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Collection of my Thai Religious Amulets/Pendants - Message Board/Guestbook

Religious Thai Amulets are immensely popular among many Thai locals or even the Chinese that residing in South East Asia - probably most followers never have the chance to worship the religion and hopefully with the little image that we wear on the body can provide some form of relief. As I mentioned in the site, probably it takes a Thai to create such a high quality website features specifically on these lovely collective pendants. As I can never be claimed knowledgeable in this strong thai traditions but since I am a web developer in nature, I create this solely for personal consumption and hope to provide a linkage among all passionate collectors. Some of the opinion presented within the site was entirely personal and I do not wish to influence any decision prior to any potential purchases or disposal. So, this forum is intended to provide a channel for all to make use of it to present your own individual views. Enjoy.

As this site is specifically created for this purpose - so, please don't mail me other than constructive suggestions or rectifying mistakes found in this site, thanking you. Since this is a non-profitable resource site - The developer of this site reserves the rights to censor or delete any inappropriate, unrelated, misleading or excessively hostile messages posted herein. If your intention is to llok out or disposing your collection, you are also wecome to do so (as long as maintaining some basic ethic not to cheat anyone. The Photography In Malaysia has no Guestbook on its own, because it is an integral part of the MIR site. But if you want to leave a note on your experience visiting this site, you may use the MIR's Guestbook at another new window by clicking on the Guestbook Link.

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701. From : Lim MKong (private@noSPAM.com)
Url : http://
Date : 12:54 AM Thursday 03 May, 2007

The information on Wat Suthat, Wat Kecheyo and Wat Paknam temples information are very well presented. I have been to these three temples before and it reminds me on my previous visits (4 years ago). Nothing seems to change very much from my previous visits. But I think these are the best one can find on the internet today as mostly are tourist sites.

I guess you are a Malaysian and I am proub of your effort.

regards, Ming Kong (from Kuantan).


702. From : William K. (jongkolkhoo@gmail.com)
Url : http://
Date : 04:27 PM Wednesday 02 May, 2007

HI, Was surfing and looking up info on some Buddha amulets. click click click and ended up signing a camera club website ???? I am Malaysian and click click click, ended up staying in Nakorn Si Thammarat (Thailand) City of buddhist amulets.. good day. happy clicking. - William K.


703. From : Remember (teach@heart.com)
Url : The significance of Vesak (Wesak) lies with the Buddha and his universal peace message to mankind.
Date : 01:40 PM Monday 30 April, 2007

As we recall the Buddha and his Enlightenment, we are immediately reminded of the unique and most profound knowledge and insight which arose in him on the night of his Enlightenment. This coincided with three important events which took place, corresponding to the three watches or periods of the night.

During the first watch of the night, when his mind was calm, clear and purified, light arose in him, knowledge and insight arose. He saw his previous lives, at first one, then two, three up to five, then multiples of them .. . ten, twenty, thirty to fifty. Then 100, 1000 and so on.... As he went on with his practice, during the second watch of the night, he saw how beings die and are reborn, depending on their Karma, how they disappear and reappear from one form to another, from one plane of existence to another. Then during the final watch of the night, he saw the arising and cessation of all phenomena, mental and physical. He saw how things arose dependent on causes and conditions. This led him to perceive the arising and cessation of suffering and all forms of unsatisfactoriness paving the way for the eradication of all taints of cravings. With the complete cessation of craving, his mind was completely liberated. He attained to Full Enlightenment. The realisation dawned in him together with all psychic powers.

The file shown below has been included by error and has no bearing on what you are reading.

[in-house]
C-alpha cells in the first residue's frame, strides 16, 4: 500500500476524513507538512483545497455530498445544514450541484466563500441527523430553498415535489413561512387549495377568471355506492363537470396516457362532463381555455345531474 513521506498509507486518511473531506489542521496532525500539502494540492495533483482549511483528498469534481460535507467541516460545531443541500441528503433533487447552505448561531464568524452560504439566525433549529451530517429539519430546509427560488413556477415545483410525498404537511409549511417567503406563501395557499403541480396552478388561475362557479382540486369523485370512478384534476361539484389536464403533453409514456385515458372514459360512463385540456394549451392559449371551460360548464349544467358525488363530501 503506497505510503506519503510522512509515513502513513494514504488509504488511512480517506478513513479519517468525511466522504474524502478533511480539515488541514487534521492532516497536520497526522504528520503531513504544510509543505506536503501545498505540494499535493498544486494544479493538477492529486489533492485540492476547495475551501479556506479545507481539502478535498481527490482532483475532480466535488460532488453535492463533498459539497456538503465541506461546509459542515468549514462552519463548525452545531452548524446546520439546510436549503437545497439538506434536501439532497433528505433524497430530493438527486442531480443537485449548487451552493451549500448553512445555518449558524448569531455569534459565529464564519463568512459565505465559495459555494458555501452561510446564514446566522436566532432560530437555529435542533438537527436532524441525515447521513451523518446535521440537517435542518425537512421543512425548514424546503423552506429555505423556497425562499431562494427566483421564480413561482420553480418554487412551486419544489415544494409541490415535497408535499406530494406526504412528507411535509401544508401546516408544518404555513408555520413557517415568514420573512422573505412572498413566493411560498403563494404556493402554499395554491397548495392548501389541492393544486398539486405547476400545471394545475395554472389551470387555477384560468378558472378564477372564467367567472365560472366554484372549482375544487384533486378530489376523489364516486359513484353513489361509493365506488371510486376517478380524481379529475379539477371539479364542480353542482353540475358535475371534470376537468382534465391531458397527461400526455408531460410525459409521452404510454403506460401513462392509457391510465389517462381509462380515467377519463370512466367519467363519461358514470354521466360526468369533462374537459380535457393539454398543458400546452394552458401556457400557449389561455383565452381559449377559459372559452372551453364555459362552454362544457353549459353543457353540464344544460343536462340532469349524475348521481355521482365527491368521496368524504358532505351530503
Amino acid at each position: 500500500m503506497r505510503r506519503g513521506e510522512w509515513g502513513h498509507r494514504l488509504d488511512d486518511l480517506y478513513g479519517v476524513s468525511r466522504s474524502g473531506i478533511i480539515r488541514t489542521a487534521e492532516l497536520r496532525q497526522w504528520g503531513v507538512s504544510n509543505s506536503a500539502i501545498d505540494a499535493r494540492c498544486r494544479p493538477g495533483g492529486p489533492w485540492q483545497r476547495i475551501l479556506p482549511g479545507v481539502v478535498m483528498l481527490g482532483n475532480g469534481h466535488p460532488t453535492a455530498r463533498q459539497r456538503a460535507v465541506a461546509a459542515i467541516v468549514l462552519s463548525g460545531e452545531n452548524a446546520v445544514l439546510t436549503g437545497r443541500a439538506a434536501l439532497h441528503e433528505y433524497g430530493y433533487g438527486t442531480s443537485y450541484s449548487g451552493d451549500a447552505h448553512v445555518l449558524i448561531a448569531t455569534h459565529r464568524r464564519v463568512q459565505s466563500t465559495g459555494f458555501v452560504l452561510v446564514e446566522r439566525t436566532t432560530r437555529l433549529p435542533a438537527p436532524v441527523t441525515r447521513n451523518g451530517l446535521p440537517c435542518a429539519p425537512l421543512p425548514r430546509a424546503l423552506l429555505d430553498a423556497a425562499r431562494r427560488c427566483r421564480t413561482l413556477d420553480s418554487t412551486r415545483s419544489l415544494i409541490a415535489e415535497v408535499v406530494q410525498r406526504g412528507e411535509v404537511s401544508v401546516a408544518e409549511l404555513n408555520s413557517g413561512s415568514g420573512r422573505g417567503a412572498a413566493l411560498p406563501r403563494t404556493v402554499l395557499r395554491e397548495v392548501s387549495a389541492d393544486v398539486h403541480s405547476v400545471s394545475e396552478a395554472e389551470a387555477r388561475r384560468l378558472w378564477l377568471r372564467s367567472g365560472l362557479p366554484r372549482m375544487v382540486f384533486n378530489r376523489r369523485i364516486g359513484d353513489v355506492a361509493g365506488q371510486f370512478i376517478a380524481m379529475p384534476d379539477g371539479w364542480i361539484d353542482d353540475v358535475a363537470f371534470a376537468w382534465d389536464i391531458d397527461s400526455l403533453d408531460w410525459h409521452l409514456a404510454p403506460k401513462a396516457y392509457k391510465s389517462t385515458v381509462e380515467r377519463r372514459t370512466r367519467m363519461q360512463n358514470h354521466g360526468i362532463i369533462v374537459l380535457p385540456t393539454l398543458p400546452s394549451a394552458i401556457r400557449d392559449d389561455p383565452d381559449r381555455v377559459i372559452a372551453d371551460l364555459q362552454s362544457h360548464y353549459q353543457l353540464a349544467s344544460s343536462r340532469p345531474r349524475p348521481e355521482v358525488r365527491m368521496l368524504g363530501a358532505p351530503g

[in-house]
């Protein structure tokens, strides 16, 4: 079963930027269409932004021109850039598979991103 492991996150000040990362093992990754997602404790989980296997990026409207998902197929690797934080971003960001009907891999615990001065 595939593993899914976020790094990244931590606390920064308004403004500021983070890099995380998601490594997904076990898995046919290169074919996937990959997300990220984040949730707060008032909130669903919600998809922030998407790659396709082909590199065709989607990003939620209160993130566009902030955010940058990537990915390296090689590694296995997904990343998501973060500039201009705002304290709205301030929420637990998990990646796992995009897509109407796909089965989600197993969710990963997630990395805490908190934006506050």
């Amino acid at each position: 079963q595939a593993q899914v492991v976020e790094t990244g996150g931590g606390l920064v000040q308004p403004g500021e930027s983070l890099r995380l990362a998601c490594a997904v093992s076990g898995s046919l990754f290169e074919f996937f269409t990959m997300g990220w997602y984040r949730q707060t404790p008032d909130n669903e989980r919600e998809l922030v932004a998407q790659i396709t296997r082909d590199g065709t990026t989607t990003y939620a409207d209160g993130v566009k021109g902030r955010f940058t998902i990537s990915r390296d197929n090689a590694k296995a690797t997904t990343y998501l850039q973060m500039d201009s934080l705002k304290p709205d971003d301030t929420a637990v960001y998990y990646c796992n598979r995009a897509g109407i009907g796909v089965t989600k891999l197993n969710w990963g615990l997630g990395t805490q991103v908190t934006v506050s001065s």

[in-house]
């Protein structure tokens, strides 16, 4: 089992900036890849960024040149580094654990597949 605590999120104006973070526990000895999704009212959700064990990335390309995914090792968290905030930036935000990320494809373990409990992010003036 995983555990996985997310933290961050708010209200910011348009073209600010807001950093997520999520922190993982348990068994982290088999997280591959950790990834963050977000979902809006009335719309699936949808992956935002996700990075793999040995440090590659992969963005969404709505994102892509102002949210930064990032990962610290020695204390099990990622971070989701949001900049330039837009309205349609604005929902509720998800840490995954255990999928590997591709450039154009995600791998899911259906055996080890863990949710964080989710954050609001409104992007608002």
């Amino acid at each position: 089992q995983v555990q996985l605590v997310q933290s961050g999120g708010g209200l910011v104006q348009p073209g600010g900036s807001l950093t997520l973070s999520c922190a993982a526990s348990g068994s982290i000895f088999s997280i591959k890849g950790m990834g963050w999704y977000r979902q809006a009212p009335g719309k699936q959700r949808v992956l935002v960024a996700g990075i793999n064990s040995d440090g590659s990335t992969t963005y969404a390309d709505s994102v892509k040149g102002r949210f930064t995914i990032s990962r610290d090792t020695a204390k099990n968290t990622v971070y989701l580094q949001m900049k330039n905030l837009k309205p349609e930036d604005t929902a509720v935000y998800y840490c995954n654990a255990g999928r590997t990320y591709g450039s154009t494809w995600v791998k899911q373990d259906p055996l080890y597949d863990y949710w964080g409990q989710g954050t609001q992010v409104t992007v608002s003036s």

This wisdom and light that flashed and radiated under the historic Bodhi Tree at Buddha Gaya in the district of Bihar in Northern India, more than 2500 years ago, is of great significance to human destiny. It illuminated the way by which mankind could cross, from a world of superstition, or hatred and fear, to a new world of light, of true love and happiness. The heart of the Teachings of the Buddha is contained in the teachings of the Four Noble Truths, namely, The Noble Truth of Dukkha or suffering
The Origin or Cause of suffering
The End or Cessation of suffering
the Path which leads to the cessation of all sufferings

The First Noble Truth is the Truth of Dukkha which has been generally translated as 'suffering'. But the term Dukkha, which represents the Buddha's view of life and the world, has a deeper philosophical meaning. Birth, old age, sickness and death are universal. All beings are subject to this unsatisfactoriness. Separation from beloved ones and pleasant conditions, association with unpleasant persons and conditions, and not getting what one desires - these are also sources of suffering and unsatisfactoriness. The Buddha summarises Dukkha in what is known as the Five Grasping Aggregates.

Herein, lies the deeper philosophical meaning of Dukkha for it encompasses the whole state of being or existence. Our life or the whole process of living is seen as a flux of energy comprising of the Five aggregates, namely the Aggregate of Form or the Physical process, Feeling, Perception, Mental Formation, and Consciousness. These are usually classified as mental and physical processes, which are constantly in a state of flux or change. When we train our minds to observe the functioning of mental and physical processes we will realise the true nature of our lives. We will see how it is subject to change and unsatisfactoriness. And as such, there is no real substance or entity or Self which we can cling to as 'I', 'my' or 'mine'. When we become aware of the unsatisfactory nature of life, we would naturally want to get out from such a state. It is at this point that we begin to seriously question ourselves about the meaning and purpose of life. This will lead us to seek the Truth with regards to the true nature of existence and the knowledge to overcome unsatisfactoriness.

From the Buddhist point of view, therefore, the purpose of life is to put an end to suffering and all other forms of unsatisfactoriness - to realise peace and real happiness. Such is the significance of the understanding and the realisation of the First Noble Truth. The Second Noble Truth explains the Origin or Cause of suffering. Tanha or craving is the universal cause of suffering. It includes not only desire for sensual pleasures, wealth and power, but also attachment to ideas', views, opinions, concepts, and beliefs. It is the lust for flesh, the lust for continued existence (or eternalism) in the sensual realms of existence, as well as the realms of form and the formless realms. And there is also the lust and craving for non-existence (or nihilism). These are all different Forms of selfishness, desiring things for oneself, even at the expense of others. - Remember